• 2.d) Inverse object properties could be represented by means of:
      • 2.d.i) Double-sided UML dependency with the «owl:inverseOf» stereotype linking the arrows that represent the involved object properties.
      • 2.d.ii) Double-sided UML dependency with the «owl:inverseOf» stereotype linking the diamonds that represent the involved object properties.
    • 2.e) Equivalent datatype properties are represented by a double-sided dependency with the «owl:equivalentProperty» stereotype linking the diamonds that represent the datatype properties.
    • 2.f) Transitive properties are represented by a labelled diamond, which represents the property itself, including the «owl:TransitiveProperty» stereotype.
    • 2.g) Symmetric properties are represented by a labelled diamond, which represents the property itself, including the «owl:SymmetricProperty» stereotype.
notationProp

Figure 2. Notation for properties, relations between properties and property characteristics

Notation for individuals and class membership

  • 3) Individuals: the graphical representation for individuals and class assertions are depicted in the next figure.
    • 3.a) Individuals are represented by labelled boxes with underlined names.
    • 3.b) Class membership:
      • 3.b.i) Labelled box with the individual name followed by the character “:” and the class name, all underlined.
      • 3.b.ii) UML dependency arrow with the stereotype «rdf:type».
notationInd

Figure 3. Notation for individuals and class membership

Figure 4 shows an example of diagram for the VICINITY core ontology. This example includes some of the elements shown and some variations detailed in the following.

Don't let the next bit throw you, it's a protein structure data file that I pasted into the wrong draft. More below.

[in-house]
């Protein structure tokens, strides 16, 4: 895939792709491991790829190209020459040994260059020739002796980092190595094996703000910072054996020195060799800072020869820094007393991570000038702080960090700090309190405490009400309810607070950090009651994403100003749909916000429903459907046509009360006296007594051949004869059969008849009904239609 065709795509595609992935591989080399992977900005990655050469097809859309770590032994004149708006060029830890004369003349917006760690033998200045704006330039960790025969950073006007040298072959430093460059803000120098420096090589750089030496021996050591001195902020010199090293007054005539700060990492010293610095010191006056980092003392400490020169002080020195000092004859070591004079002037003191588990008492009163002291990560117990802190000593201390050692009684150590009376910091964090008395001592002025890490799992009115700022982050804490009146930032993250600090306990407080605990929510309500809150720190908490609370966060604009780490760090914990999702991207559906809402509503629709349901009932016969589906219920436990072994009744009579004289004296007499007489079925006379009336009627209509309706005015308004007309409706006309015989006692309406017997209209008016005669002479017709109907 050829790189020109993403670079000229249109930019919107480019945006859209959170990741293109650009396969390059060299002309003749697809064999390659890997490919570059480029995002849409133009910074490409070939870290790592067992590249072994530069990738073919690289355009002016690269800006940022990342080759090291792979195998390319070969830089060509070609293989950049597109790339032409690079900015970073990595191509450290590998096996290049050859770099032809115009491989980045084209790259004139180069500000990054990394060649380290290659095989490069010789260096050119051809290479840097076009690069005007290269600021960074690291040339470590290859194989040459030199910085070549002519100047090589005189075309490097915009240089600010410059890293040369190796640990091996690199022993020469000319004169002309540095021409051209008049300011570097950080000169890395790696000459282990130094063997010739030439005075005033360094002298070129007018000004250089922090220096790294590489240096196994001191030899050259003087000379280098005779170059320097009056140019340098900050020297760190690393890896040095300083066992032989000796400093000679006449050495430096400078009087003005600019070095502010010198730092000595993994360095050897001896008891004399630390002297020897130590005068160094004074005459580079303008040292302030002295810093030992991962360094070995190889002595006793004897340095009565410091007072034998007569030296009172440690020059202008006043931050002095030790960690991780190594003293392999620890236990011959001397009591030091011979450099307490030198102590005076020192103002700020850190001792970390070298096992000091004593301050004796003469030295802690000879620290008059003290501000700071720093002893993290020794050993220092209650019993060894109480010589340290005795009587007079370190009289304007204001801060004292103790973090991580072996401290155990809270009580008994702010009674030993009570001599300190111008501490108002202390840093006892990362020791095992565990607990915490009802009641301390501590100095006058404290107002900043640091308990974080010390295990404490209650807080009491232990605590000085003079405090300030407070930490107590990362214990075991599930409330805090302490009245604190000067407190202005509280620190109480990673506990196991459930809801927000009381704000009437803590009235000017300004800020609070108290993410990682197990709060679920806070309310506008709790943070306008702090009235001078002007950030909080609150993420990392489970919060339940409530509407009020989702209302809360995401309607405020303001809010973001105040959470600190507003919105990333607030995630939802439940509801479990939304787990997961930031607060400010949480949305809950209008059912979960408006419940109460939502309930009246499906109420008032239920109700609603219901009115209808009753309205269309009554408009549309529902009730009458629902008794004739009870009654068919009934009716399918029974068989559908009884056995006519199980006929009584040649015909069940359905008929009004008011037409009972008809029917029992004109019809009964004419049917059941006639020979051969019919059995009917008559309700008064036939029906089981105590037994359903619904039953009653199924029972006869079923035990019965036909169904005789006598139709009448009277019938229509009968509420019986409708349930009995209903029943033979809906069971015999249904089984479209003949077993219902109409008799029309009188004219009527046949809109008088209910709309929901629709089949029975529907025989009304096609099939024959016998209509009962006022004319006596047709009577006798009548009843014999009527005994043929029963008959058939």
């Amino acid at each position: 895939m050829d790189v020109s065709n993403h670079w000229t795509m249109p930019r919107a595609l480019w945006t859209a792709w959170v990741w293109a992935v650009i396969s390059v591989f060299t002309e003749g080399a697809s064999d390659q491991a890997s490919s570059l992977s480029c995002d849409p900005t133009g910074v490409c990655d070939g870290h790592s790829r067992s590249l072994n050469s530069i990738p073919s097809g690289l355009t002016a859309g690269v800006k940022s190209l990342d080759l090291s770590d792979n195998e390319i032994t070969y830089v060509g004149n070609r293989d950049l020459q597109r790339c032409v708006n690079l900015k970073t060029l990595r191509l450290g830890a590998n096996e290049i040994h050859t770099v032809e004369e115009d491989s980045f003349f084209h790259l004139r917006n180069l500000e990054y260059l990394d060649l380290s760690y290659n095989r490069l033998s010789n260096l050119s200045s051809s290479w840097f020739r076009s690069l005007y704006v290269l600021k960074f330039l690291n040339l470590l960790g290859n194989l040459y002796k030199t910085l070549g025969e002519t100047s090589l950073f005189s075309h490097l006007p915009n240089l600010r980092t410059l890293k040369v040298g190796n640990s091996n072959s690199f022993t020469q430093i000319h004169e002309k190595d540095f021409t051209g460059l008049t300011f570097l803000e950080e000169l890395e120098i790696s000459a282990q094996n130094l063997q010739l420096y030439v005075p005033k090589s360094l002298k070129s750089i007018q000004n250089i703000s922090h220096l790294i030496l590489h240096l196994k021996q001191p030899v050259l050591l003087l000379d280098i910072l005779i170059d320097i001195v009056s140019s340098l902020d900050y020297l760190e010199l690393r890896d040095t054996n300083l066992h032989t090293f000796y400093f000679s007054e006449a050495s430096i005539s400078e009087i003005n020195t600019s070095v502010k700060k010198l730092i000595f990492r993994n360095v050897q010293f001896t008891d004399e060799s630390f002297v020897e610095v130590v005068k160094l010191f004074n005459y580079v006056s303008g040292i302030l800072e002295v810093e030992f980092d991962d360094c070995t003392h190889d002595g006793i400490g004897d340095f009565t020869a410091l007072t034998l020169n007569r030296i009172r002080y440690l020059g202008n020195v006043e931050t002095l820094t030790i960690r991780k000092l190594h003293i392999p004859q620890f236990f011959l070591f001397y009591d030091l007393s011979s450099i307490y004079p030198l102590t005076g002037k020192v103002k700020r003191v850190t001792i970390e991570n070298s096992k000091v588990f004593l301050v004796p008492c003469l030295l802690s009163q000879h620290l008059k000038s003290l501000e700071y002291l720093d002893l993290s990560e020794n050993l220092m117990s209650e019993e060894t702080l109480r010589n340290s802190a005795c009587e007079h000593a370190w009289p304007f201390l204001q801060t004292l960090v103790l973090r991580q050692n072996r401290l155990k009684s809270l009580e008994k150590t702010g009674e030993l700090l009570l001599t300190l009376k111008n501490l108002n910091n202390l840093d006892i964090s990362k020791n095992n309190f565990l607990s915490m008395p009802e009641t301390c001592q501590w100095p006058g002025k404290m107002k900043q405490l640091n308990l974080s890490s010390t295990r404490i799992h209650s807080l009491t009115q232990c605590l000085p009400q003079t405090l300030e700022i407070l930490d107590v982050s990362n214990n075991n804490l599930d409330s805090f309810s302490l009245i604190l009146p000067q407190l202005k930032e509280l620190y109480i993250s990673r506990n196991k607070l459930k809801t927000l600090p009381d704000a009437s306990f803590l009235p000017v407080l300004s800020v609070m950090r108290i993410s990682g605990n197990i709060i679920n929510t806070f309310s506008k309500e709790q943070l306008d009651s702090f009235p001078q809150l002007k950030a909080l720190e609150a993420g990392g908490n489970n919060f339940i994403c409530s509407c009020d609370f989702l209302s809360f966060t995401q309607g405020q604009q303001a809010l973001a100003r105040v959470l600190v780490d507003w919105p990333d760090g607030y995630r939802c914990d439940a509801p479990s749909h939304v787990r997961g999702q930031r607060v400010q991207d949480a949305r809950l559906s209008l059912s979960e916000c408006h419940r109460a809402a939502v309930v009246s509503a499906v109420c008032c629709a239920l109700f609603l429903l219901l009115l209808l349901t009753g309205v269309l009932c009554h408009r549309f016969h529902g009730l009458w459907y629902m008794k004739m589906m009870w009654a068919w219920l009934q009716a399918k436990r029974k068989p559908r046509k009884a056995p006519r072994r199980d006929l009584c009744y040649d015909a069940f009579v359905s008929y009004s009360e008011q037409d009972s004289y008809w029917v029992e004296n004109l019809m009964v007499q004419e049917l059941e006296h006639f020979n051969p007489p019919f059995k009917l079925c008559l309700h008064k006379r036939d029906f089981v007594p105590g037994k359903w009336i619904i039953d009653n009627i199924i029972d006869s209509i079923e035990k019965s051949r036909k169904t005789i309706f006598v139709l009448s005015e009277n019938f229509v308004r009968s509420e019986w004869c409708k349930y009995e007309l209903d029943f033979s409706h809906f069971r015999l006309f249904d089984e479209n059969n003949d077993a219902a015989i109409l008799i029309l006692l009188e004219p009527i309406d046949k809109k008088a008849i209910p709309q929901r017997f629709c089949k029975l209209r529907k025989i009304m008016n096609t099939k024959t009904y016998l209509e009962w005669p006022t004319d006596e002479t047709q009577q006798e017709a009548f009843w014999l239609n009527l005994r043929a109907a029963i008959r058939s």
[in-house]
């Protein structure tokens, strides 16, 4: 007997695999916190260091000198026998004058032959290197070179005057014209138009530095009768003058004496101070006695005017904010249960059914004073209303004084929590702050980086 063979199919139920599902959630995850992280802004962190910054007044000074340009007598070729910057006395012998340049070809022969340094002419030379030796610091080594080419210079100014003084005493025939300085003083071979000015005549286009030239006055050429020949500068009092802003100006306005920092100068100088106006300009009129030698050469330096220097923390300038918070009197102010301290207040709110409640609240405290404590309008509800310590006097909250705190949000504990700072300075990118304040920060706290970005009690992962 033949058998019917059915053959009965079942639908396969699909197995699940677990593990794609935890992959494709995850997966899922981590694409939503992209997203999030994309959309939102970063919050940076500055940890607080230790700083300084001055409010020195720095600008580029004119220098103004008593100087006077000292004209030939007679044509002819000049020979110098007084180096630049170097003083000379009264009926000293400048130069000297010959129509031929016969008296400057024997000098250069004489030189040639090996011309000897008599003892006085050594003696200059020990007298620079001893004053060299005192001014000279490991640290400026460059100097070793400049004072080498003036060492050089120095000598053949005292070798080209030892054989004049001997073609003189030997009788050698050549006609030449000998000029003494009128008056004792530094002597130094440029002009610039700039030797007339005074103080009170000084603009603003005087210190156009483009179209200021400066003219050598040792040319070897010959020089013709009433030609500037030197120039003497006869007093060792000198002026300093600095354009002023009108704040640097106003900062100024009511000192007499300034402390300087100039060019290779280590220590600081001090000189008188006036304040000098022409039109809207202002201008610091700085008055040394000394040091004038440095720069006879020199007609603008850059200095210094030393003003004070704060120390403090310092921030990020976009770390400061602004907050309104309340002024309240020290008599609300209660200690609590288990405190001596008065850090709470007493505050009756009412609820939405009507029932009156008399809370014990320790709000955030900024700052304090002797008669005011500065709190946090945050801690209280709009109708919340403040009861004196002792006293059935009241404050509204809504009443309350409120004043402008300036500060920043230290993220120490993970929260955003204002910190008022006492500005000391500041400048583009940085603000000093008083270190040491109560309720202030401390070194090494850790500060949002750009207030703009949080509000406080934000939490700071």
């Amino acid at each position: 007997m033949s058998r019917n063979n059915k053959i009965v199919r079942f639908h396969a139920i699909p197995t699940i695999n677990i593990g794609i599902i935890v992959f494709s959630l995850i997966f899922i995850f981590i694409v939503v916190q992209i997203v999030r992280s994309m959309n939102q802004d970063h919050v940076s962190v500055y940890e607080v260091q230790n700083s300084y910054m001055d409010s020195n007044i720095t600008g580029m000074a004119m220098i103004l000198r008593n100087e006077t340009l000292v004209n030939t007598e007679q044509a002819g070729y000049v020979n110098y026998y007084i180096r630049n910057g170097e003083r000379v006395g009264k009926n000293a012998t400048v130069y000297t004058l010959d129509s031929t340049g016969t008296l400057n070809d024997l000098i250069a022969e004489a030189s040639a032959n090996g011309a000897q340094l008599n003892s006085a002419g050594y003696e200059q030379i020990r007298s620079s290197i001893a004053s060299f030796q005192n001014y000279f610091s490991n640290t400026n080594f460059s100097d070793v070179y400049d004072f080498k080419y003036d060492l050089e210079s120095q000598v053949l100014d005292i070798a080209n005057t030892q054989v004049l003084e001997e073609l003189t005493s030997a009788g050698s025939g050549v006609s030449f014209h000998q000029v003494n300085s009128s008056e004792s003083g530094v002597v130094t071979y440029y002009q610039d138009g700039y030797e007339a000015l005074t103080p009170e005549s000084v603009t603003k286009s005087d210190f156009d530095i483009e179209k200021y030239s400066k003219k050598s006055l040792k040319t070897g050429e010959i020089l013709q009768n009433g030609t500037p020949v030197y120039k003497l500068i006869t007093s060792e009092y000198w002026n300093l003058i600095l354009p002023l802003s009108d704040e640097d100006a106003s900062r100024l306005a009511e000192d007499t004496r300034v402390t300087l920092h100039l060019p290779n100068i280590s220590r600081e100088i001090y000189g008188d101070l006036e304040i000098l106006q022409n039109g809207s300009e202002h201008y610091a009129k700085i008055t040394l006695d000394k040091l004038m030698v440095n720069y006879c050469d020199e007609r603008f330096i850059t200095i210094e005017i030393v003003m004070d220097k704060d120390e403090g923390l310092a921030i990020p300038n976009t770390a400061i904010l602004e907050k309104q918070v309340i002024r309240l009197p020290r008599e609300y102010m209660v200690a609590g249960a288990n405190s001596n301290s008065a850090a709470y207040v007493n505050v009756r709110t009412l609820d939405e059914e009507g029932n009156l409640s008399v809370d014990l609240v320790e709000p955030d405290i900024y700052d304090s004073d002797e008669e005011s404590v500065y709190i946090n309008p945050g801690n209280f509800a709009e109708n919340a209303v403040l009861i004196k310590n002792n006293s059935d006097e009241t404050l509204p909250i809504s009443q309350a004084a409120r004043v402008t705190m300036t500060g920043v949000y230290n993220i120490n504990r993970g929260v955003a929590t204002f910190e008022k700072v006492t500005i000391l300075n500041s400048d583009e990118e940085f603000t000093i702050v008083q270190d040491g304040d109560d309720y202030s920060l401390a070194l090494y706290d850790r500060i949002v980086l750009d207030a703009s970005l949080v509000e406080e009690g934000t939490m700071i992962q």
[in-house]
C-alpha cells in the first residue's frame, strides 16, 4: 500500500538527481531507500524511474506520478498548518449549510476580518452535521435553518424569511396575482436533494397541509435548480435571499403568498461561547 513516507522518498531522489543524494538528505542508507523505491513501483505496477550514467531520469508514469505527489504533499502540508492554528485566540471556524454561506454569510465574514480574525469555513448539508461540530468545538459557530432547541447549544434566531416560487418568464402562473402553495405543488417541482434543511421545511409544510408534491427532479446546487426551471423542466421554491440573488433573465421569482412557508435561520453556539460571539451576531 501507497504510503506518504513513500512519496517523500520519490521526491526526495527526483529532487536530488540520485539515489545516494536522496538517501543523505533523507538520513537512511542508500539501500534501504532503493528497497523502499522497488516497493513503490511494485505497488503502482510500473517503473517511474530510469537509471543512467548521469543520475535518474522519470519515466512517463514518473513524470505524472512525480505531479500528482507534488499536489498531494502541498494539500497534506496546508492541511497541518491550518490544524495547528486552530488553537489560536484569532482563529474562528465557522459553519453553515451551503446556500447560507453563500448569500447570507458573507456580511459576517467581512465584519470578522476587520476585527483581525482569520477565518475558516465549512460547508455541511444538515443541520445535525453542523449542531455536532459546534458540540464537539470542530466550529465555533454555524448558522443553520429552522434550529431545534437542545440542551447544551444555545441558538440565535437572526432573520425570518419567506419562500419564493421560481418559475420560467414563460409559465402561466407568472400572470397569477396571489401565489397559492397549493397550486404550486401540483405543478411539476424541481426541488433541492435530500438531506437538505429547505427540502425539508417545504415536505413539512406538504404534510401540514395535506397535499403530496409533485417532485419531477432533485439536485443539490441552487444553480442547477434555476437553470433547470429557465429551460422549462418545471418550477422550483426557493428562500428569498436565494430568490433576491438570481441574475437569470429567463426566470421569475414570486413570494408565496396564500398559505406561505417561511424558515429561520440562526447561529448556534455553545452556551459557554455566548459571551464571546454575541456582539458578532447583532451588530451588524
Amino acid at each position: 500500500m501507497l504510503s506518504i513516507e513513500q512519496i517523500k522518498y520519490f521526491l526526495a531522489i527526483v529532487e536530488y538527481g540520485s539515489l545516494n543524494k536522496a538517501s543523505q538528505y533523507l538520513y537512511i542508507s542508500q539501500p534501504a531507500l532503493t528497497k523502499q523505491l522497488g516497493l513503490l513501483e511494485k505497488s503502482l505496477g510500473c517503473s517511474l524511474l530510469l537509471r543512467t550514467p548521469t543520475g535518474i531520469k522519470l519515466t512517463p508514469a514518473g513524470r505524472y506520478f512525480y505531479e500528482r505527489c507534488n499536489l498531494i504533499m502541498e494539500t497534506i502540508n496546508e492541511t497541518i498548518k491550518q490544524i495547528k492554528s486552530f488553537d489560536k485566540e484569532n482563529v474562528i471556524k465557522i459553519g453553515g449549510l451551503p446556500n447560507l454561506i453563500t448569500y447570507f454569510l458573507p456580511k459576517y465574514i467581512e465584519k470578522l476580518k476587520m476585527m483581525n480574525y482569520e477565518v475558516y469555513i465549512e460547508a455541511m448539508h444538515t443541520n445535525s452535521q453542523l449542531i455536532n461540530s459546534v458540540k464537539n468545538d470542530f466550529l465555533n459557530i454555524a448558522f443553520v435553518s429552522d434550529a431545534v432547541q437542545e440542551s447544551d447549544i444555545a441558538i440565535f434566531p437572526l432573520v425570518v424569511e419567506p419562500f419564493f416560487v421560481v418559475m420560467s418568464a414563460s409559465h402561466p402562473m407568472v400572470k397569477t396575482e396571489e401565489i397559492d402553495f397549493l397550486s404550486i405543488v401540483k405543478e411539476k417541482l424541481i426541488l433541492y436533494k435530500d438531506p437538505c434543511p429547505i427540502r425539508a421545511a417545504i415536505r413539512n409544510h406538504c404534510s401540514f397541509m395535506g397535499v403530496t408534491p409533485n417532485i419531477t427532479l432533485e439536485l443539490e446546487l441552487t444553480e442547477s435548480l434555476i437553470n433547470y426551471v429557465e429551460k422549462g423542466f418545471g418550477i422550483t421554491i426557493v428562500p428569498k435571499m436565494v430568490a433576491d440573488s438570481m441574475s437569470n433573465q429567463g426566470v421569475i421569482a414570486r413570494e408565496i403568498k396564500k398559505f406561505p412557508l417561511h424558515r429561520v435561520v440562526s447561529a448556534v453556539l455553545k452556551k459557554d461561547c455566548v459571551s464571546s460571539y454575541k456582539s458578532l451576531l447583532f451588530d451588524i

CoreOntology

Figure 4. Example diagram for the VICINITY core ontology

Problems, modifications and other ideas…

Even though the UML_Ont profile is quite complete, for OWL 1, some doubts about how to represent specific situations might arise. In other cases some simplifications can be done to have a cleaner diagram. Let’s see some examples:

  • Variation for properties without domain and ranges defined when using the arrow notation (that is 2.a.i and 2.b.i for object properties and datatype properties respectively). Using an arrow with the name of the object property (or a box in the case of datatype properties) usually means that the classes/datatypes attached to such properties are stated as domain or range of the property. However, sometimes that axiom is not explicit in the ontology and we want to represent that a given property is expected to be used between two particular classes in our model or in our dataset. In this case, I alter the arrow or boxes (for datatype properties) representing the property for a dashed one. The meaning of these dashed arrows with the name of an object property or a dashed box for the datatype means that such property can be stated for individuals of the class attached. See figure 4 for examples of this variation. This variation has become handy for me so far, however I haven’t come up with a variation for the cases in which only one of the domain or range is stated for an object property.